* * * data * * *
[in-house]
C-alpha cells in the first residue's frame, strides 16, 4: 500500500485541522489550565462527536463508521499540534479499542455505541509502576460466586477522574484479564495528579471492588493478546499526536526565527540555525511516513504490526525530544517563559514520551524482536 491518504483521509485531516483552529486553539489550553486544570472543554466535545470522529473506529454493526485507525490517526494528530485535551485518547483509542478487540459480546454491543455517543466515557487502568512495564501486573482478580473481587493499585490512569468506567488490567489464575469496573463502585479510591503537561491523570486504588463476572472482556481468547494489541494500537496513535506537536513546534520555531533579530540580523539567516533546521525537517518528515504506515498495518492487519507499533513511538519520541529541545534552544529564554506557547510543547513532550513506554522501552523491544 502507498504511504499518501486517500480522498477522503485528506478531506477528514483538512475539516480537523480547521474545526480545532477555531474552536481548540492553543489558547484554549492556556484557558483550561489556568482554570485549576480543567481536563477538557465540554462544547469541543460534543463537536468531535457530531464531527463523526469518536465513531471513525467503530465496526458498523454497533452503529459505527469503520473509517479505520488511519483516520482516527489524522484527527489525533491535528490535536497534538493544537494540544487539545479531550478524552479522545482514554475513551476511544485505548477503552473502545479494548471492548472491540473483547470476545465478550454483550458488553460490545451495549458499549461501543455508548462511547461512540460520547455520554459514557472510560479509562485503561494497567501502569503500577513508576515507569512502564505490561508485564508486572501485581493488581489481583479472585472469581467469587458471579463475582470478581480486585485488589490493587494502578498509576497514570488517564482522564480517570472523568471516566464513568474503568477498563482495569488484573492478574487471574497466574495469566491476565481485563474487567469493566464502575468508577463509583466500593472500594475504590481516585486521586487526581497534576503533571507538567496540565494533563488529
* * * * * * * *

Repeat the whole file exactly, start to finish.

[in-house]
C-alpha cells in the first residue's frame, strides 16, 4: 500500500485541522489550565462527536463508521499540534479499542455505541509502576460466586477522574484479564495528579471492588493478546499526536526565527540555525511516513504490526525530544517563559514520551524482536 491518504483521509485531516483552529486553539489550553486544570472543554466535545470522529473506529454493526485507525490517526494528530485535551485518547483509542478487540459480546454491543455517543466515557487502568512495564501486573482478580473481587493499585490512569468506567488490567489464575469496573463502585479510591503537561491523570486504588463476572472482556481468547494489541494500537496513535506537536513546534520555531533579530540580523539567516533546521525537517518528515504506515498495518492487519507499533513511538519520541529541545534552544529564554506557547510543547513532550513506554522501552523491544 502507498504511504499518501486517500480522498477522503485528506478531506477528514483538512475539516480537523480547521474545526480545532477555531474552536481548540492553543489558547484554549492556556484557558483550561489556568482554570485549576480543567481536563477538557465540554462544547469541543460534543463537536468531535457530531464531527463523526469518536465513531471513525467503530465496526458498523454497533452503529459505527469503520473509517479505520488511519483516520482516527489524522484527527489525533491535528490535536497534538493544537494540544487539545479531550478524552479522545482514554475513551476511544485505548477503552473502545479494548471492548472491540473483547470476545465478550454483550458488553460490545451495549458499549461501543455508548462511547461512540460520547455520554459514557472510560479509562485503561494497567501502569503500577513508576515507569512502564505490561508485564508486572501485581493488581489481583479472585472469581467469587458471579463475582470478581480486585485488589490493587494502578498509576497514570488517564482522564480517570472523568471516566464513568474503568477498563482495569488484573492478574487471574497466574495469566491476565481485563474487567469493566464502575468508577463509583466500593472500594475504590481516585486521586487526581497534576503533571507538567496540565494533563488529